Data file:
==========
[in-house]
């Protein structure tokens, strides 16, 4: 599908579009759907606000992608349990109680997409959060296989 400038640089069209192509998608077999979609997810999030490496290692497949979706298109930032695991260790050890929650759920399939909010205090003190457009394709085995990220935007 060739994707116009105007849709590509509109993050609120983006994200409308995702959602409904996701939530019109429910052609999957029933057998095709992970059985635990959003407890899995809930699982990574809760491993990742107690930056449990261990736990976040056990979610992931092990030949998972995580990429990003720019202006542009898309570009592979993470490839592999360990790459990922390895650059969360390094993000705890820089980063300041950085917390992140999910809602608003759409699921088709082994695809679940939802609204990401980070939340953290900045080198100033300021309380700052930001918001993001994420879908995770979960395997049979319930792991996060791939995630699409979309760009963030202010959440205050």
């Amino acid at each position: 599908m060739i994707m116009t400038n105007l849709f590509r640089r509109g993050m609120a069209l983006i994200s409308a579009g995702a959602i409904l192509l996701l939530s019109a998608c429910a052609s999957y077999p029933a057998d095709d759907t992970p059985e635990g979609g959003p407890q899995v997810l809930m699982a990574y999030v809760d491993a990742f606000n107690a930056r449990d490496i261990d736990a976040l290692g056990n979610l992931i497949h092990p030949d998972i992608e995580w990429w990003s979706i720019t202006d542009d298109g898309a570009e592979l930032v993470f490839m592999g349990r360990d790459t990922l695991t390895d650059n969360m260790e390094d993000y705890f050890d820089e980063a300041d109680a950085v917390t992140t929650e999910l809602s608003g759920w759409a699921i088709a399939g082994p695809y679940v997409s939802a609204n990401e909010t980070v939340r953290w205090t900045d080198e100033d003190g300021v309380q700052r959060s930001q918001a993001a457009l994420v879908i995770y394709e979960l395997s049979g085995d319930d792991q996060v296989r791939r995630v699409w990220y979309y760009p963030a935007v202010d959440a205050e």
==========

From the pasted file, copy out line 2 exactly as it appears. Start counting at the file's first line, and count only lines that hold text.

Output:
């Protein structure tokens, strides 16, 4: 599908579009759907606000992608349990109680997409959060296989 400038640089069209192509998608077999979609997810999030490496290692497949979706298109930032695991260790050890929650759920399939909010205090003190457009394709085995990220935007 060739994707116009105007849709590509509109993050609120983006994200409308995702959602409904996701939530019109429910052609999957029933057998095709992970059985635990959003407890899995809930699982990574809760491993990742107690930056449990261990736990976040056990979610992931092990030949998972995580990429990003720019202006542009898309570009592979993470490839592999360990790459990922390895650059969360390094993000705890820089980063300041950085917390992140999910809602608003759409699921088709082994695809679940939802609204990401980070939340953290900045080198100033300021309380700052930001918001993001994420879908995770979960395997049979319930792991996060791939995630699409979309760009963030202010959440205050």